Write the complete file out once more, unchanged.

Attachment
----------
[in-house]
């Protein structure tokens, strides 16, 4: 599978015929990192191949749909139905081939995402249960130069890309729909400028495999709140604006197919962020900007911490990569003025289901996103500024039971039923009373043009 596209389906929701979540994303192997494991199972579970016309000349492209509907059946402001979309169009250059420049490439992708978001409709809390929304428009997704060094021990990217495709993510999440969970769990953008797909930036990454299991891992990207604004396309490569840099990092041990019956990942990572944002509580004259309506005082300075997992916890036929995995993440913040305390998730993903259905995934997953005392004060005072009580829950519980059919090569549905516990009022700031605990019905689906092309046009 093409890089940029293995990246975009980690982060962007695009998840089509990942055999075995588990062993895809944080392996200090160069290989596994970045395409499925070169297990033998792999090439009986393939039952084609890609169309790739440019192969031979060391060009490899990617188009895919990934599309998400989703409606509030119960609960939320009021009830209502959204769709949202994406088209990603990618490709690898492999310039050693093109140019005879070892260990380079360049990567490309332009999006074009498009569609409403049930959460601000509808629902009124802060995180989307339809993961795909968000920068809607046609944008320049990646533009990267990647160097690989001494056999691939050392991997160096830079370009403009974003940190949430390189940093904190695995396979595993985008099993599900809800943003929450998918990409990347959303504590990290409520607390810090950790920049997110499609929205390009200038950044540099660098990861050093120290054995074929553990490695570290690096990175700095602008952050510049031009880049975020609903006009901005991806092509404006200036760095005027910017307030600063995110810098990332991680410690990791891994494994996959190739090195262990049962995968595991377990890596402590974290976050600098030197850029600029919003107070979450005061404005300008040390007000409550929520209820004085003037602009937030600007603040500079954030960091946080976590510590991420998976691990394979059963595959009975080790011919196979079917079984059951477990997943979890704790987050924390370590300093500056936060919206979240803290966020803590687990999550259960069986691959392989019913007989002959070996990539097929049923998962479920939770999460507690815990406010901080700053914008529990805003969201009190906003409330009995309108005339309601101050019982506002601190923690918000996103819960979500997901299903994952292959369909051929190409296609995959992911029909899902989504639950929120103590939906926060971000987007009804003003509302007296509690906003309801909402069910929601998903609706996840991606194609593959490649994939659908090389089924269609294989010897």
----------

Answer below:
[in-house]
């Protein structure tokens, strides 16, 4: 599978015929990192191949749909139905081939995402249960130069890309729909400028495999709140604006197919962020900007911490990569003025289901996103500024039971039923009373043009 596209389906929701979540994303192997494991199972579970016309000349492209509907059946402001979309169009250059420049490439992708978001409709809390929304428009997704060094021990990217495709993510999440969970769990953008797909930036990454299991891992990207604004396309490569840099990092041990019956990942990572944002509580004259309506005082300075997992916890036929995995993440913040305390998730993903259905995934997953005392004060005072009580829950519980059919090569549905516990009022700031605990019905689906092309046009 093409890089940029293995990246975009980690982060962007695009998840089509990942055999075995588990062993895809944080392996200090160069290989596994970045395409499925070169297990033998792999090439009986393939039952084609890609169309790739440019192969031979060391060009490899990617188009895919990934599309998400989703409606509030119960609960939320009021009830209502959204769709949202994406088209990603990618490709690898492999310039050693093109140019005879070892260990380079360049990567490309332009999006074009498009569609409403049930959460601000509808629902009124802060995180989307339809993961795909968000920068809607046609944008320049990646533009990267990647160097690989001494056999691939050392991997160096830079370009403009974003940190949430390189940093904190695995396979595993985008099993599900809800943003929450998918990409990347959303504590990290409520607390810090950790920049997110499609929205390009200038950044540099660098990861050093120290054995074929553990490695570290690096990175700095602008952050510049031009880049975020609903006009901005991806092509404006200036760095005027910017307030600063995110810098990332991680410690990791891994494994996959190739090195262990049962995968595991377990890596402590974290976050600098030197850029600029919003107070979450005061404005300008040390007000409550929520209820004085003037602009937030600007603040500079954030960091946080976590510590991420998976691990394979059963595959009975080790011919196979079917079984059951477990997943979890704790987050924390370590300093500056936060919206979240803290966020803590687990999550259960069986691959392989019913007989002959070996990539097929049923998962479920939770999460507690815990406010901080700053914008529990805003969201009190906003409330009995309108005339309601101050019982506002601190923690918000996103819960979500997901299903994952292959369909051929190409296609995959992911029909899902989504639950929120103590939906926060971000987007009804003003509302007296509690906003309801909402069910929601998903609706996840991606194609593959490649994939659908090389089924269609294989010897």